From an occupational health perspective, we are not only facing the fatal and non-fatal consequences of COVID-19 but also the indirect effects on mental health. Many authors have reported anecdotal evidence about higher levels of symptoms of anxiety, depression, and post-traumatic disorder among healthcare professionals. These cross-sectional studies are mere indications that workers exposed to COVID-19 patients are psychologically stressed. One of the first longitudinal studies was conducted in Japan, following more than 1000 workers during the two months of the first wave. After adjusting for the covariates, psychological distress (and subscales of fatigue, anxiety, and depression) as well as fear and worry of COVID-19 increased among healthcare workers, whereas psychological stress remained remarkably constant among non-healthcare workers (11).

While the pandemic may broadly affect the mental health of the general population (12), there is a concern that it will particularly adversely affect the mental health of those most vulnerable, ie, those who already had existing mental health problems before the pandemic emerged (13). Keeping and reintegrating individuals with mental health problems in the labor market was already a major public and occupational health challenge prior COVID-­19 (14), and it might become an even bigger challenge in the near future.

Less is still known about the risk to the health of workers who were required to change their regular work practice. The baseline survey of an occupational cohort in the US illustrates the profound impact of the COVID-19 pandemic where 30% of all workers had to work from home, 24% had reduced working hours or income, and 19% were furloughed or placed on leave of absence (15). Working from home may increase flexibility and control, but this may be offset by a non-work-friendly environment (eg, no room to work alone, lack of high-quality internet connection, and no ergonomic working station). A panel study in Germany suggested that particularly women working from home with children were at higher risk of exhaustion, with job autonomy and partner support partly mitigating this effect (16). A small longitudinal study in England found that 72% of workers who changed to remote work experienced increased sedentary behavior, poorer quality of sleep, and more mood disturbances (17). A repeated cross-sectional study, comparing 2016 with 2020, showed more experience and diversity in internet use, but also considerably more `techno stress`, defined as individual’s attempts and struggles to deal with constantly evolving ICTs and changing cognitive and social requirements (18).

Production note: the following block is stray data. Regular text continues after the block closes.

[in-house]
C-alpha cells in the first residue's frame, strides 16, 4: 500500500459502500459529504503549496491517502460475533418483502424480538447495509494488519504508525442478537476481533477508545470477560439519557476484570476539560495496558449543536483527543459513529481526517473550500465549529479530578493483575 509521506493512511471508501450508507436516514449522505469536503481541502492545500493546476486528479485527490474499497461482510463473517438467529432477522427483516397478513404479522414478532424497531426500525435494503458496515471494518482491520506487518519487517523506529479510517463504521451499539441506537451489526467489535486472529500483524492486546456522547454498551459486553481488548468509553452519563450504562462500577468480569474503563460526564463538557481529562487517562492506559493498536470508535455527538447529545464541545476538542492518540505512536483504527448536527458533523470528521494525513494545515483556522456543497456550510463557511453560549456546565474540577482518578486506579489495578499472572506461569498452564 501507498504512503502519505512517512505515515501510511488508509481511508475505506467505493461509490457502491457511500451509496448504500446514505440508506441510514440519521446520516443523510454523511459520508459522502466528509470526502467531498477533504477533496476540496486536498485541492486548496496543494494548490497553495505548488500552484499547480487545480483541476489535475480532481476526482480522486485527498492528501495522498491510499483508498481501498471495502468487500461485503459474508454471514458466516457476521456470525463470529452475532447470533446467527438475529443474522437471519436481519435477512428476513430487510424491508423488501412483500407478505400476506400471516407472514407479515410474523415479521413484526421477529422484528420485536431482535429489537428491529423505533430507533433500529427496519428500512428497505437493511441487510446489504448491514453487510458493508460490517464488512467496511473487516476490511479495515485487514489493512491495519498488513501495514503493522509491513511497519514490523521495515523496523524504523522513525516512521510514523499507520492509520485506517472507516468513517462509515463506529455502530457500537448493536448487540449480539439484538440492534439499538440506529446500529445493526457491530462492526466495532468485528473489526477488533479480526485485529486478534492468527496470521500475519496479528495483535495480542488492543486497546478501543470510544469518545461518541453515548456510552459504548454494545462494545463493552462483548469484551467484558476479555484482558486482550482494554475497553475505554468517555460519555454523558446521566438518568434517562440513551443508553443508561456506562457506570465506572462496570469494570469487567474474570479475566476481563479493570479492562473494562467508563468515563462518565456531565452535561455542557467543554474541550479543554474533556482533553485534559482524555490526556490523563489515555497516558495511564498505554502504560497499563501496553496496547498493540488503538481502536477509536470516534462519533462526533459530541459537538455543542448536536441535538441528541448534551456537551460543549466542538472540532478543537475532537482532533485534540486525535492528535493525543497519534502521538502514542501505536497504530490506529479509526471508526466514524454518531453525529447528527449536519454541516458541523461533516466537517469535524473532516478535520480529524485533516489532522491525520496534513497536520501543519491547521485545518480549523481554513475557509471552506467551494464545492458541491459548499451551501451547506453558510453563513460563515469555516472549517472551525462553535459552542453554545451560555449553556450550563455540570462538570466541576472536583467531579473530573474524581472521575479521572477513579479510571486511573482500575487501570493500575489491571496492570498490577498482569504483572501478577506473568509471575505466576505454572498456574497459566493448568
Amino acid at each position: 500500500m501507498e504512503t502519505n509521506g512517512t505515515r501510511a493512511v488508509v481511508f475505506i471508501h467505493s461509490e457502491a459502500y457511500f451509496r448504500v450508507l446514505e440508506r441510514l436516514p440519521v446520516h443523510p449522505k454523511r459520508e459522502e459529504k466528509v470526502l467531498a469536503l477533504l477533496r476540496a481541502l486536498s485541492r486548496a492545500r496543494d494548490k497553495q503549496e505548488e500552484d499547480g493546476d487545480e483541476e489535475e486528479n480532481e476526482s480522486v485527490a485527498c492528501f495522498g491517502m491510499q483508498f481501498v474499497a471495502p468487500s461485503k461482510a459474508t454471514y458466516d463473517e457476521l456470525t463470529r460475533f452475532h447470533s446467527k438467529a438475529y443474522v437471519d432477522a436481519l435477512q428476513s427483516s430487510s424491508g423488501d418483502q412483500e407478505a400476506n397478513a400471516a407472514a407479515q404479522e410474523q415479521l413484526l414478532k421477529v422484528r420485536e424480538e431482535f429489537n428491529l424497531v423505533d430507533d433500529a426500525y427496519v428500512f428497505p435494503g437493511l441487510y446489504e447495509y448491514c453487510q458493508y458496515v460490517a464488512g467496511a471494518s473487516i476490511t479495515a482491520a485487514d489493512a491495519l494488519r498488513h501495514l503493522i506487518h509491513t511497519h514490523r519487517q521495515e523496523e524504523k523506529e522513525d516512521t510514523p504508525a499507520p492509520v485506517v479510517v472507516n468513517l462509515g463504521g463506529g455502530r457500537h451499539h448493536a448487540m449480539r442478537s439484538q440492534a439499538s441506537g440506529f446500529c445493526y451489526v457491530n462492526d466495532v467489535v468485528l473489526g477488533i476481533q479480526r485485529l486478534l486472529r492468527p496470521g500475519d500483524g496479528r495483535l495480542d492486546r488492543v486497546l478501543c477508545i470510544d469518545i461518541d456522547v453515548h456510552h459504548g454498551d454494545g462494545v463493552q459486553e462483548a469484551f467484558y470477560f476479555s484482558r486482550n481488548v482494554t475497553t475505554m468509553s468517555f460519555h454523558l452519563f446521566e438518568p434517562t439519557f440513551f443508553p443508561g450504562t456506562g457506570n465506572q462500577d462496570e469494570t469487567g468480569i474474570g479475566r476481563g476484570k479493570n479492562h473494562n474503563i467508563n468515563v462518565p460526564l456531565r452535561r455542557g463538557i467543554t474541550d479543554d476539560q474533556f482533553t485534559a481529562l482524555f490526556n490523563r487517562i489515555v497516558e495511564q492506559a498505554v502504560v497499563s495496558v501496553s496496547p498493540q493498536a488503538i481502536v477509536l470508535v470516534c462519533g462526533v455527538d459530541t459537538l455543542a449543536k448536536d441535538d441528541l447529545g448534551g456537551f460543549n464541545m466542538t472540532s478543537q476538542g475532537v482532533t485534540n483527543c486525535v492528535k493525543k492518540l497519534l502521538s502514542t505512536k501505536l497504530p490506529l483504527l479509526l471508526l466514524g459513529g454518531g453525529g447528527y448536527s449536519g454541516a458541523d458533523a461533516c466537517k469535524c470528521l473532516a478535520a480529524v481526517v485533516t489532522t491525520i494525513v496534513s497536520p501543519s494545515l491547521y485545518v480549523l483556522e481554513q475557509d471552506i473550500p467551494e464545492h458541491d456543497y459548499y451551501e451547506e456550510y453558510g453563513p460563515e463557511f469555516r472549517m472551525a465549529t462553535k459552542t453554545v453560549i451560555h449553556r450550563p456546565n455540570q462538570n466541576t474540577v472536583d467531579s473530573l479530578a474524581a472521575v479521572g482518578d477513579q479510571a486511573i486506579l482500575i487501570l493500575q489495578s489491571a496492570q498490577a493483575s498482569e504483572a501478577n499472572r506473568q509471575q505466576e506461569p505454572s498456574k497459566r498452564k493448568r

The long-lasting effects on workers` health are still unknown. It is a safe bet to accept that work arrangements will not remain the same after the pandemic. We suggest three priorities for the research agenda on COVID-19 and occupational health:
Identification of occupations at higher risk for becoming infected and specific work characteristics that contribute to the risks. Such insights will be immensely valuable for preparedness to threats of future pandemics.

The impact of COVID-19 on changes in how, where, and when we work, and the consequences for workers’ health, especially mental health. The pandemic has strongly accelerated trends of already existing macroeconomic changes (eg, towards online marketplaces), and there is a need for both occupational health professionals and policy makers to adapt to this acceleration. The traditional workplace may be abandoned for many workers, and new ways must be found on how work will create value for the organization as well as the worker.

The impact of the pandemic on social inequalities. This is a great concern as vulnerable groups have been disproportionately affected and their working conditions cannot be isolated from poorer social, economic, and living conditions.

We can only reiterate our previous words: COVID-19 will have both short-term and long-lasting impacts on societies, healthcare systems, workplaces and individuals alike. Occupational health experts are challenged to contribute to a world, especially the world of work, that is a better place after this pandemic.

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This article refers to the following texts of the Journal: 2020;46(6):639-644  2020;46(3):229-230  2017;43(6):540-549